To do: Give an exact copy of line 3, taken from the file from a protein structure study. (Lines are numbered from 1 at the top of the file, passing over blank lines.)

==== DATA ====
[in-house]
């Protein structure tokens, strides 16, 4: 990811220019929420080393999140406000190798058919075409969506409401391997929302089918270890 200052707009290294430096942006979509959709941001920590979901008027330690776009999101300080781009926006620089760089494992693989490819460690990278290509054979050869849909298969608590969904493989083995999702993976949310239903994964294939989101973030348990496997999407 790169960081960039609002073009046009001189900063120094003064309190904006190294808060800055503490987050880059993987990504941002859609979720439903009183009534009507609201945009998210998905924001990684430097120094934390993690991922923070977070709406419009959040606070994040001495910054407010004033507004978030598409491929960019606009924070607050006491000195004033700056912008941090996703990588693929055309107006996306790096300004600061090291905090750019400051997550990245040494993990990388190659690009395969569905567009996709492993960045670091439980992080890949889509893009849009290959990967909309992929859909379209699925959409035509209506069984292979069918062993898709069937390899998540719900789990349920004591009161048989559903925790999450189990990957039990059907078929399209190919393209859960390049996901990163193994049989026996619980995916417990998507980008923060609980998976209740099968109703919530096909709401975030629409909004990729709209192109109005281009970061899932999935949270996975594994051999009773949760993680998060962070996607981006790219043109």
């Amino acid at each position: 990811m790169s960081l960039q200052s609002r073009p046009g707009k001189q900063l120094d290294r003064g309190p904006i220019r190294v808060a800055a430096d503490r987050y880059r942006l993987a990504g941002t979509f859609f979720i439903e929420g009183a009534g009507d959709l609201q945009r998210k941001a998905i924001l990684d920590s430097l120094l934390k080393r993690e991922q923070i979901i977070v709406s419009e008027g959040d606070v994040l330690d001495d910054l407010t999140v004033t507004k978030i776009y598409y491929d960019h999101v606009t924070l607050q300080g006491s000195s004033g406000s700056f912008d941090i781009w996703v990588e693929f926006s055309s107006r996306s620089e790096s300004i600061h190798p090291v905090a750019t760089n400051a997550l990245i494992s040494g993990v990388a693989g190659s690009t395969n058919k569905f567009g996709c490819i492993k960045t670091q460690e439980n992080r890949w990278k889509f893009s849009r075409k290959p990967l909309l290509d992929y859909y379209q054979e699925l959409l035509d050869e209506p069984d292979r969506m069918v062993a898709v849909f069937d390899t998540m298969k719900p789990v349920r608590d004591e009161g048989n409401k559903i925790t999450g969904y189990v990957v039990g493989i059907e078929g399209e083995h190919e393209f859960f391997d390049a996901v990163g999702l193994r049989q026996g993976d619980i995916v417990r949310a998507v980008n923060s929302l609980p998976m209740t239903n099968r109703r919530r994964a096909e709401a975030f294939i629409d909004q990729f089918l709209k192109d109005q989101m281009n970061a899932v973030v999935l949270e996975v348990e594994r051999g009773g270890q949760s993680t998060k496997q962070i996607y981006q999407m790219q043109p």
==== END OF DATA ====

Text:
């Amino acid at each position: 990811m790169s960081l960039q200052s609002r073009p046009g707009k001189q900063l120094d290294r003064g309190p904006i220019r190294v808060a800055a430096d503490r987050y880059r942006l993987a990504g941002t979509f859609f979720i439903e929420g009183a009534g009507d959709l609201q945009r998210k941001a998905i924001l990684d920590s430097l120094l934390k080393r993690e991922q923070i979901i977070v709406s419009e008027g959040d606070v994040l330690d001495d910054l407010t999140v004033t507004k978030i776009y598409y491929d960019h999101v606009t924070l607050q300080g006491s000195s004033g406000s700056f912008d941090i781009w996703v990588e693929f926006s055309s107006r996306s620089e790096s300004i600061h190798p090291v905090a750019t760089n400051a997550l990245i494992s040494g993990v990388a693989g190659s690009t395969n058919k569905f567009g996709c490819i492993k960045t670091q460690e439980n992080r890949w990278k889509f893009s849009r075409k290959p990967l909309l290509d992929y859909y379209q054979e699925l959409l035509d050869e209506p069984d292979r969506m069918v062993a898709v849909f069937d390899t998540m298969k719900p789990v349920r608590d004591e009161g048989n409401k559903i925790t999450g969904y189990v990957v039990g493989i059907e078929g399209e083995h190919e393209f859960f391997d390049a996901v990163g999702l193994r049989q026996g993976d619980i995916v417990r949310a998507v980008n923060s929302l609980p998976m209740t239903n099968r109703r919530r994964a096909e709401a975030f294939i629409d909004q990729f089918l709209k192109d109005q989101m281009n970061a899932v973030v999935l949270e996975v348990e594994r051999g009773g270890q949760s993680t998060k496997q962070i996607y981006q999407m790219q043109p």